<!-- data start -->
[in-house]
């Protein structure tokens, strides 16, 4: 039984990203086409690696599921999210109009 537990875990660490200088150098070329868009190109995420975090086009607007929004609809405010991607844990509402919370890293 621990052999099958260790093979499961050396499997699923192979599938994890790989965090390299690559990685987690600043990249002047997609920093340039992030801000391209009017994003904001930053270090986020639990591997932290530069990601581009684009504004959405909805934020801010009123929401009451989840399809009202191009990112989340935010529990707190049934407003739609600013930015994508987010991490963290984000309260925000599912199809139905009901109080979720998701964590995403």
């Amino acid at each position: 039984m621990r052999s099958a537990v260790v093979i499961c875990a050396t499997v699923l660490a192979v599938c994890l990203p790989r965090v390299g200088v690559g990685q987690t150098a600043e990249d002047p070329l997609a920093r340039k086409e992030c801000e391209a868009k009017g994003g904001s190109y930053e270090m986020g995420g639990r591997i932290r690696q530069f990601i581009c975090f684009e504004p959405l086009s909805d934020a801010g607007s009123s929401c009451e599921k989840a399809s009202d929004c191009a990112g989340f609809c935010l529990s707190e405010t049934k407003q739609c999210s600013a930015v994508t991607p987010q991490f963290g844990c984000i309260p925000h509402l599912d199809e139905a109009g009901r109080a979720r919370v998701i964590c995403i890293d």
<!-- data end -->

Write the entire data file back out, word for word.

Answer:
[in-house]
């Protein structure tokens, strides 16, 4: 039984990203086409690696599921999210109009 537990875990660490200088150098070329868009190109995420975090086009607007929004609809405010991607844990509402919370890293 621990052999099958260790093979499961050396499997699923192979599938994890790989965090390299690559990685987690600043990249002047997609920093340039992030801000391209009017994003904001930053270090986020639990591997932290530069990601581009684009504004959405909805934020801010009123929401009451989840399809009202191009990112989340935010529990707190049934407003739609600013930015994508987010991490963290984000309260925000599912199809139905009901109080979720998701964590995403």
């Amino acid at each position: 039984m621990r052999s099958a537990v260790v093979i499961c875990a050396t499997v699923l660490a192979v599938c994890l990203p790989r965090v390299g200088v690559g990685q987690t150098a600043e990249d002047p070329l997609a920093r340039k086409e992030c801000e391209a868009k009017g994003g904001s190109y930053e270090m986020g995420g639990r591997i932290r690696q530069f990601i581009c975090f684009e504004p959405l086009s909805d934020a801010g607007s009123s929401c009451e599921k989840a399809s009202d929004c191009a990112g989340f609809c935010l529990s707190e405010t049934k407003q739609c999210s600013a930015v994508t991607p987010q991490f963290g844990c984000i309260p925000h509402l599912d199809e139905a109009g009901r109080a979720r919370v998701i964590c995403i890293d």